HYBRID EVENT: You can participate in person at Baltimore, Maryland, USA or Virtually from your home or work.
Romi Gupta, Speaker at Oncology Conferences
University of Alabama, United States


Ovarian cancer is the leading cause of gynecological malignancy-related deaths. Current therapies for ovarian cancer do not provide meaningful and sustainable clinical benefits, highlighting the need for new therapies. We show that the histone H3K79 methyltransferase disruptor of telomeric silencing 1-like (DOT1L) is overexpressed in ovarian cancer and that a higher level of DOT1L expression correlates with shorter progression-free and overall survival (OS). Pharmacological inhibition of DOT1L (EPZ-5676, EPZ004777, and SGC0946) or genetic inhibition of DOT1L attenuates the growth of ovarian cancer cells in cell culture and in a mouse xenograft model of ovarian cancer. Transcriptome-wide mRNA expression profiling shows that DOT1L inhibition results in the downregulation of genes involved in cellular biosynthesis pathways and the upregulation of proapoptotic genes. Consistent with the results of transcriptome analysis, the unbiased large-scale metabolomic analysis showed reduced levels of several metabolites of the amino acid and nucleotide biosynthesis pathways after DOT1L inhibition. DOT1L inhibition also resulted in the upregulation of the NKG2D ligand ULBP1 and subsequent increase in natural killer (NK) cell-mediated ovarian cancer eradication. Collectively, our results demonstrate that DOT1L promotes ovarian cancer tumor growth by regulating apoptotic and metabolic pathways as well as NK cell- mediated eradication of ovarian cancer and identifies DOT1L as a new pharmacological target for ovarian cancer therapy.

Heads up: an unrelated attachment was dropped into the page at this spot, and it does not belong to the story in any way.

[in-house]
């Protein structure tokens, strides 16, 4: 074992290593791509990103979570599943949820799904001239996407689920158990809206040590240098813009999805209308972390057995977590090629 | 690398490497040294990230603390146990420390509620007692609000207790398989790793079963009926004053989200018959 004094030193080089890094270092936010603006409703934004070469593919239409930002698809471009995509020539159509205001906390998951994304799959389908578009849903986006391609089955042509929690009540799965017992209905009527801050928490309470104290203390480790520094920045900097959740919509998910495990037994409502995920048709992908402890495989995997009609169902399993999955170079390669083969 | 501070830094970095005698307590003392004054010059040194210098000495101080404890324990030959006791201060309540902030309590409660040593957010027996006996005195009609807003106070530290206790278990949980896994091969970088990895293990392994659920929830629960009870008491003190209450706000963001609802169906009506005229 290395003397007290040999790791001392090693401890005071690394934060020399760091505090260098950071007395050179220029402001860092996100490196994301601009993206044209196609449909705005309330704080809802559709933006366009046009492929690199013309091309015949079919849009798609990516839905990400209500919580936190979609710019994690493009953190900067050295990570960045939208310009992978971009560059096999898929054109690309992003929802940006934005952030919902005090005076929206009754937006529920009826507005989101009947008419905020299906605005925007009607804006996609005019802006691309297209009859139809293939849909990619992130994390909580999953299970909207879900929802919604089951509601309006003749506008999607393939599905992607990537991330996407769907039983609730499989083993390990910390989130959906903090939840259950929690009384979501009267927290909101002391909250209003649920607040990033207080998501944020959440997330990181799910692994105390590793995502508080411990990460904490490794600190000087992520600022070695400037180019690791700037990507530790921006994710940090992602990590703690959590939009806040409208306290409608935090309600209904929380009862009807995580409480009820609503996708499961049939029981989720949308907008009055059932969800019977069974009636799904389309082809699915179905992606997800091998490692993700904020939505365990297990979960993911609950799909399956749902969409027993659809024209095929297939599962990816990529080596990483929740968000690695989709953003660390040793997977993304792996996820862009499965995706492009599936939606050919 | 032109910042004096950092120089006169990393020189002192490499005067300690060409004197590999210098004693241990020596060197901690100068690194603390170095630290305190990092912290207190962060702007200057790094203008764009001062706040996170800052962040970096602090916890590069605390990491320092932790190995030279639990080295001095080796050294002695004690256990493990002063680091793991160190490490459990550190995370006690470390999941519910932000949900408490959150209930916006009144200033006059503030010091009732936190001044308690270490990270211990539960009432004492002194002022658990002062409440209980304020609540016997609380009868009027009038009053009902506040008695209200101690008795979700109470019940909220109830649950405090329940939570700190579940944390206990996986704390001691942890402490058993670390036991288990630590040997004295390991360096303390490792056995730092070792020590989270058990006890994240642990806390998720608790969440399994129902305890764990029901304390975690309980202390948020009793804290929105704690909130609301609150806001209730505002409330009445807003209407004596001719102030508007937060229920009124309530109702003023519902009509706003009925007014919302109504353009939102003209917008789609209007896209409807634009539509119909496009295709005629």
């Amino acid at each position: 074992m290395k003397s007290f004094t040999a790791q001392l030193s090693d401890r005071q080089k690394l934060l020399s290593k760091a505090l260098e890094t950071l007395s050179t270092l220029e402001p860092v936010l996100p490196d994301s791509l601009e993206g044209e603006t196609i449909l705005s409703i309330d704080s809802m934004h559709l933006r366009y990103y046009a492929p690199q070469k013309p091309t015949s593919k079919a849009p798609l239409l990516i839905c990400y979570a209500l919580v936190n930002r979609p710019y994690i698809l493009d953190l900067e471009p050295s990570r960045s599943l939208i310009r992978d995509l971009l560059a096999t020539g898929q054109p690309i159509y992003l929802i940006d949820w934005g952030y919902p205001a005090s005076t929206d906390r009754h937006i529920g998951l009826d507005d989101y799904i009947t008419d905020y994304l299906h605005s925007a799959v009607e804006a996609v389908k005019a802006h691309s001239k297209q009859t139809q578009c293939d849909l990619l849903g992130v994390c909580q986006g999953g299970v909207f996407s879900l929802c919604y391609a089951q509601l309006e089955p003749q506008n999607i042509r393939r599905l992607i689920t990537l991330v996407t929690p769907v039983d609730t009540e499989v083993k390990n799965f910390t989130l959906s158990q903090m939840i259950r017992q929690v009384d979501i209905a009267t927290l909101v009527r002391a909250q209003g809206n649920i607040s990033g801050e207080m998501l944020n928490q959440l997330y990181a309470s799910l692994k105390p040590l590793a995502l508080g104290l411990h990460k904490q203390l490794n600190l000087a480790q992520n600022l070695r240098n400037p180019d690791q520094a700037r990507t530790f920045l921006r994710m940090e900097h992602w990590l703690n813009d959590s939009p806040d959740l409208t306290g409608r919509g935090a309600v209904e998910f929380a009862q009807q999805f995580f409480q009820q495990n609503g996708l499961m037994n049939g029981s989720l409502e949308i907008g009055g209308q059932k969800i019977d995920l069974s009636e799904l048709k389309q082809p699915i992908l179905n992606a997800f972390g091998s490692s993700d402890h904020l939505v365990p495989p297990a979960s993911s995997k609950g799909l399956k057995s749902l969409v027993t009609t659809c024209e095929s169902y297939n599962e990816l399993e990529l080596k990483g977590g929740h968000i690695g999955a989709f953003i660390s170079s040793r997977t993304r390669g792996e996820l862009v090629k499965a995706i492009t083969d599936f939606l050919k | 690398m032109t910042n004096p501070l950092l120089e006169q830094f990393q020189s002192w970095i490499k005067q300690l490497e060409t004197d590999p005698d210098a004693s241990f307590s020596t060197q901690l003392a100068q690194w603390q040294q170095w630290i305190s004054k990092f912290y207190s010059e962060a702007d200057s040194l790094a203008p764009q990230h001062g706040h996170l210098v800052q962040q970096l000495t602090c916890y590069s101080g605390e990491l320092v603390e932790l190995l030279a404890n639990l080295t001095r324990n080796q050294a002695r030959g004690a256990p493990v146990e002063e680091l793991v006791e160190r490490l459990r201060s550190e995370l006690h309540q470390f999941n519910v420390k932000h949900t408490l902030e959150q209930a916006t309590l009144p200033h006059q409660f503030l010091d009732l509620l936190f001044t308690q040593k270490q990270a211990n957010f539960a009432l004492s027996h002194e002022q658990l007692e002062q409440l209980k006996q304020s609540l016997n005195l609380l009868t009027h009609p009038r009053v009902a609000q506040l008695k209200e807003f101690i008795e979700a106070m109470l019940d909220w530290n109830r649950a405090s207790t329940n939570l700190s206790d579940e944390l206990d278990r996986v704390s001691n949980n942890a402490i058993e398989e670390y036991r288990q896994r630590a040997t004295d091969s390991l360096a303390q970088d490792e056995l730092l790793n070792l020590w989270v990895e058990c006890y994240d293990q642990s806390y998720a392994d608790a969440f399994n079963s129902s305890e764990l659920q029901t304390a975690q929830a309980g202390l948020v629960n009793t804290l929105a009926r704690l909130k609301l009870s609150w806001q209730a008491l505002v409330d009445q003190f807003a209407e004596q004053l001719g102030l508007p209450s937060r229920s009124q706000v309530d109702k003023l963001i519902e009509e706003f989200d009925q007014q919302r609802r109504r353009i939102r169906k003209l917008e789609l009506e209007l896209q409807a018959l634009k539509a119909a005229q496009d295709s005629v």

Dr. Gupta did her BS and MS in India. She then joined Prof. Knud Nierhaus group at Max Planck Institute for Molecular Genetics, Berlin, Germany for her PhD and obtained her degree in the area of ribosome biology and protein translation. After that she worked at Yale University as postdoc where she extensively performed studies to identify new regulator in cancer growth and progression. Many of her studies are published in journals like eLife, PNAS, Cell Reports, Oncogene etc. Currently she is an Assistant Professor in the UAB and Associate scientist at O'Neal Comprehensive Cancer Center at UAB. Her lab Our works on identifying new molecules and pathways and studying their role in tumor initiation and progression. Her long-term goal is to not only identify new molecules and signaling pathways that regulate the disease but also develop more effective and durable cancer therapies.